Saturday's NBA playoffs: Celtics beat Bucks, advance to play 76ers
Boston — Terry Rozier and Eric Bledsoe spent seven games trash-talking through the media and pretending not to know each other’s names.
When it was over, they gave each other a quick hug — and a smile.
“Just respect,” Rozier said after scoring a career playoff-high 26 points in Game 7 against Bledsoe’s Bucks on Saturday night to help the Celtics beat Milwaukee 112-96 and advance to the Eastern Conference semifinals for the second straight year.
“You’ve got two guys that want to win, two chippy guys, two short point guards,” Rozier said. “We were just out there having fun. If it takes for us to go back and forth, jawing back and forth to battle, push each other, that’s just part of the game. We talked after the game, no stuff.”
Rozier added nine assists, Al Horford had 26 points and eight rebounds, and even Giannis Antetokounmpo tipped in a basket for the Celtics, who will meet the Philadelphia 76ers in the second round.
Game 1 is in Boston on Monday night.
“We’re going to have to play great,” said Celtics coach Brad Stevens, who was already without would-be starters Gordon Heyward and Kyrie Irving when Jaylen Brown left Saturday’s game with a hamstring injury. “That’s just another thing. Somebody else is going to have to step up and play great. But we’ll get ready.”
Khris Middleton scored 32, Bledsoe had 23 and Antetokounmpo had 22 points and nine rebounds for the Bucks. Milwaukee has advanced from the first round of the playoffs just once since 1989, losing nine straight playoff series since Ray Allen, Glenn Robinson and Sam Cassell brought George Karl to the Eastern Conference finals in 2001.
Jayson Tatum added 20 points for the Celtics, who rode the home-court advantage to win all four games in Boston.
“Wasn’t able to win on the road, but we pushed the series to Game 7,” Antetokounmpo said. “A lot of the guys in the locker room have never been in Game 7s. It’s a new experience. Now we know now what it takes to win a Game 7. You’ve got to come out, hit first.”
Playing in their NBA-record 31st Game 7, the Celtics improved to 20-4 at home and 23-8 overall in best-of-seven clinchers. It was the second Game 7 at the TD Garden this week, with the Boston Bruins beating the Toronto Maple Leafs on Wednesday night to advance in the NHL playoffs.
“It’s more than you can imagine, just a great feeling,” Horford said. “Our fans really gave us that energy. This is why you work so hard in the regular season, to put yourself with home-court advantage.”
When he was at Louisville, Rozier was compared to Bledsoe, who had left Kentucky a few years earlier. But the two did their best to work up a friendly hatred during the series.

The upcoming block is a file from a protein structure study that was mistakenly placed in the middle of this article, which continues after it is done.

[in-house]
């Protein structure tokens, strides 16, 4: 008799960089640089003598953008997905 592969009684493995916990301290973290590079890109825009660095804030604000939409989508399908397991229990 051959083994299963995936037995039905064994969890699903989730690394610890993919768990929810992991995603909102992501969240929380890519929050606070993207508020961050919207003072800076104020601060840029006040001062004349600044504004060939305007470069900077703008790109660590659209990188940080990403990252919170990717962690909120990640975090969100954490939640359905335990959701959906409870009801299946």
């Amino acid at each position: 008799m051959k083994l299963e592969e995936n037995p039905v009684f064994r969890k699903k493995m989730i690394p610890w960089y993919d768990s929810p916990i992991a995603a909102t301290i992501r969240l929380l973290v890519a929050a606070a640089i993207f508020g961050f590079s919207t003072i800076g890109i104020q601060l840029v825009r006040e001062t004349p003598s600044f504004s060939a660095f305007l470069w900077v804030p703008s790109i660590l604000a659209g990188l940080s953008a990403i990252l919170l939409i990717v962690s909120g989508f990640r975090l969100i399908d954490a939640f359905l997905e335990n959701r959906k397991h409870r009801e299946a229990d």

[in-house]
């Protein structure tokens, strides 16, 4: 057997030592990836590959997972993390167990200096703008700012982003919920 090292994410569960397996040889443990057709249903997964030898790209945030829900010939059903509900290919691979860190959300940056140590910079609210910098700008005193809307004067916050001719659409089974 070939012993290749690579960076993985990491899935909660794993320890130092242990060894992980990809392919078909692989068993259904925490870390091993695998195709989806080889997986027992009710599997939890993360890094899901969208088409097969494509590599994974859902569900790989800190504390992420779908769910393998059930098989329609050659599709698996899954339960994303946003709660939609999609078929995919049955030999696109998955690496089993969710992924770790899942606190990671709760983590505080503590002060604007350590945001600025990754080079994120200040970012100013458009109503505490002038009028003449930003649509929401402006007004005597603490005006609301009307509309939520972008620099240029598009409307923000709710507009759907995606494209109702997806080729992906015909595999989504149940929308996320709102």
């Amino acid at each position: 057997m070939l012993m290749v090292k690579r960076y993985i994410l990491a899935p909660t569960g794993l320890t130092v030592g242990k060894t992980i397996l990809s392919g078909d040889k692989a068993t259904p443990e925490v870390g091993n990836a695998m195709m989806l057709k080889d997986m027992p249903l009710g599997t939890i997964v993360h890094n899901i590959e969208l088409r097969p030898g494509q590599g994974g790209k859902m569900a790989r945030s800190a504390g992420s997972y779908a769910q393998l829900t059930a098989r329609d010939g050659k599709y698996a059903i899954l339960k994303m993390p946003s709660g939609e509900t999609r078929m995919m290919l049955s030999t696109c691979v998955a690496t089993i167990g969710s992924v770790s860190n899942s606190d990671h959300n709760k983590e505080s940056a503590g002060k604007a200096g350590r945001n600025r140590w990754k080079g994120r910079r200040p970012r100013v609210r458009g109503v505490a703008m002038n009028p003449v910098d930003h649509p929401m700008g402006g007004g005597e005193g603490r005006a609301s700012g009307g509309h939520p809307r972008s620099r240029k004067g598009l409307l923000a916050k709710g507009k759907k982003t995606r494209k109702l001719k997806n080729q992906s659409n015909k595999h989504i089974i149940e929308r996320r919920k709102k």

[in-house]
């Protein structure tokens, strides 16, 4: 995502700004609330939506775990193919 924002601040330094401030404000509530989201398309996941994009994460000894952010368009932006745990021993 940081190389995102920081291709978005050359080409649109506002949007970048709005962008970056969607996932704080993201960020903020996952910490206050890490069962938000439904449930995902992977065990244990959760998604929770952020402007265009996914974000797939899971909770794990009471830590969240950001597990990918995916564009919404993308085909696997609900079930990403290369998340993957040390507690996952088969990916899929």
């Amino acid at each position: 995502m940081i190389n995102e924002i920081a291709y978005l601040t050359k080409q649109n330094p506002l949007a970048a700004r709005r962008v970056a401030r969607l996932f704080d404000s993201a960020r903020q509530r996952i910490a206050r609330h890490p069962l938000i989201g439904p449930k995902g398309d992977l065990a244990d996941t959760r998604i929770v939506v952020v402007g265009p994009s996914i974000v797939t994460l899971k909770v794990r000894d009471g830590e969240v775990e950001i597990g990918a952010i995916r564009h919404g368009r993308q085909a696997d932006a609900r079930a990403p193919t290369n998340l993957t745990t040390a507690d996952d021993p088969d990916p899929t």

It started when Rozier referred to his Bucks counterpart as “Drew Bledsoe” — confusing him with the former New England Patriots quarterback. Since then, Bledsoe has pretended he doesn’t know who Rozier is.
Celtics fans joined in by chanting “Who is Bledsoe!” in the first half. And during a fourth-quarter break, the scoreboard showed a video of Drew Bledsoe holding up one of his Patriots jerseys and proclaiming himself “the original Bledsoe.”
“Man, that was special,” Rozier said. “I don’t know who thought of that, but that was nice.”
Tatum had nine points in the first, when the Celtics scored 15 straight points—including a tip-in by Antetokounmpo into the Boston hoop—and 20 of the last 22 to end the quarter with a 30-17 lead. Milwaukee scored 11 in a row at the beginning of the second to make it a two-point game, but Boston answered with nine in a row to make it 41-30.
The Celtics led 50-42 at the half despite going 1-for-12 from 3-point range. Horford had 14 points and seven rebounds at the break, and Bledsoe had 12 points for the Bucks. But both Antetokounmpo and Bledsoe had three fouls at halftime.
Milwaukee cut the deficit to three points early in the third but Boston scored 11 of the last 15 points in the quarter. The Bucks never got within single digits in the fourth.
Jaylen Brown limped off to the locker room late in the second quarter, then came out to test his sore right hamstring just before the start of the second half. But he left the floor and went back into the tunnel; after riding the stationary bike for a few minutes and getting checked out in the locker room, the team said he was available to return, but he did not.
“I was told that if we got in a pinch he could play,” Stevens said. “I decided that’s not going to happen. With hamstrings — let’s see how he feels tomorrow.”
Brown said it was diagnosed as a Grade 1 sprain. He will have an MRI tomorrow.
“Whatever it takes. I wouldn’t miss this series for the world,” he said, vowing to be back for Game 1. “That’s my goal.”
WESTERN CONFERENCE SEMIFINALS
(At) Golden State 123, New Orleans 101: Kevin Durant had 26 points and 13 rebounds, Draymond Green (Michigan State) dazzled all over the floor with his fourth career postseason triple-double, and the Golden State Warriors thoroughly overmatched the New Orleans Pelicans.
Green finished with 16 points, 15 rebounds, 11 assists, three steals and two blocks and just with his hustle and energy helped the defending champions pull away with a superb, decisive second quarter.
Now, they likely get Stephen Curry back for Game 2 on Tuesday night and all that he brings — even if in a limited role initially.
Anthony Davis had 21points and 10 rebounds, scoring 10 in the first quarter before having a tougher time generating shots the rest of the way to finish 9 for 20. Jrue Holiday was held to 4-for-14 shooting and 11 points.
Golden State again played without two-time MVP Curry, who has been sidelined since March 23 with a sprained left knee. Coach Steve Kerr called it “very likely” Curry would play Game 2 in the best-of-seven series.